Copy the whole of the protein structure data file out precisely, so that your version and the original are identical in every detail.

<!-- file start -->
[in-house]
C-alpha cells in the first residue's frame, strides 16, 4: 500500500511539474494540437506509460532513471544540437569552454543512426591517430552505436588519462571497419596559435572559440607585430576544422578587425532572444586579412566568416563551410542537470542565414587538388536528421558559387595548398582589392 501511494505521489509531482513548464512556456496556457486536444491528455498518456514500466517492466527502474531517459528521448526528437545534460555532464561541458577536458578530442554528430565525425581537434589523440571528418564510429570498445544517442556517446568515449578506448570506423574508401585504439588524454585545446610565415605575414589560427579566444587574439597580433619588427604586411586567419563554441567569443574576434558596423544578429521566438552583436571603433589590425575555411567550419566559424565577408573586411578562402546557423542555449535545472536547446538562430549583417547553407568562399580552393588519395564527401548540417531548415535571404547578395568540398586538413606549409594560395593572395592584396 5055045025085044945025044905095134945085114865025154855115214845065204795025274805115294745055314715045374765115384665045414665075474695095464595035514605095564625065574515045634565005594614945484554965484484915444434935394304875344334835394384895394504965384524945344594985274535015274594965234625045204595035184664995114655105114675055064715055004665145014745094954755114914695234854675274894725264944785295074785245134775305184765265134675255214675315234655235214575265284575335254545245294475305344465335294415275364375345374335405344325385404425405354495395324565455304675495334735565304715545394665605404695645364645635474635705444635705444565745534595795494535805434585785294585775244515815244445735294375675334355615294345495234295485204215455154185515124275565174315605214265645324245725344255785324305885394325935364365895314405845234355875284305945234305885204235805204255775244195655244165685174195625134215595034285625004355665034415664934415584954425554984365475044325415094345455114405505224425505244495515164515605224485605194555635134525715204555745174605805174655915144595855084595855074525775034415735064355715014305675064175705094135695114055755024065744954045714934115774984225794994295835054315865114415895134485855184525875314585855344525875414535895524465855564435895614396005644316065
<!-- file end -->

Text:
[in-house]
C-alpha cells in the first residue's frame, strides 16, 4: 500500500511539474494540437506509460532513471544540437569552454543512426591517430552505436588519462571497419596559435572559440607585430576544422578587425532572444586579412566568416563551410542537470542565414587538388536528421558559387595548398582589392 501511494505521489509531482513548464512556456496556457486536444491528455498518456514500466517492466527502474531517459528521448526528437545534460555532464561541458577536458578530442554528430565525425581537434589523440571528418564510429570498445544517442556517446568515449578506448570506423574508401585504439588524454585545446610565415605575414589560427579566444587574439597580433619588427604586411586567419563554441567569443574576434558596423544578429521566438552583436571603433589590425575555411567550419566559424565577408573586411578562402546557423542555449535545472536547446538562430549583417547553407568562399580552393588519395564527401548540417531548415535571404547578395568540398586538413606549409594560395593572395592584396 5055045025085044945025044905095134945085114865025154855115214845065204795025274805115294745055314715045374765115384665045414665075474695095464595035514605095564625065574515045634565005594614945484554965484484915444434935394304875344334835394384895394504965384524945344594985274535015274594965234625045204595035184664995114655105114675055064715055004665145014745094954755114914695234854675274894725264944785295074785245134775305184765265134675255214675315234655235214575265284575335254545245294475305344465335294415275364375345374335405344325385404425405354495395324565455304675495334735565304715545394665605404695645364645635474635705444635705444565745534595795494535805434585785294585775244515815244445735294375675334355615294345495234295485204215455154185515124275565174315605214265645324245725344255785324305885394325935364365895314405845234355875284305945234305885204235805204255775244195655244165685174195625134215595034285625004355665034415664934415584954425554984365475044325415094345455114405505224425505244495515164515605224485605194555635134525715204555745174605805174655915144595855084595855074525775034415735064355715014305675064175705094135695114055755024065744954045714934115774984225794994295835054315865114415895134485855184525875314585855344525875414535895524465855564435895614396005644316065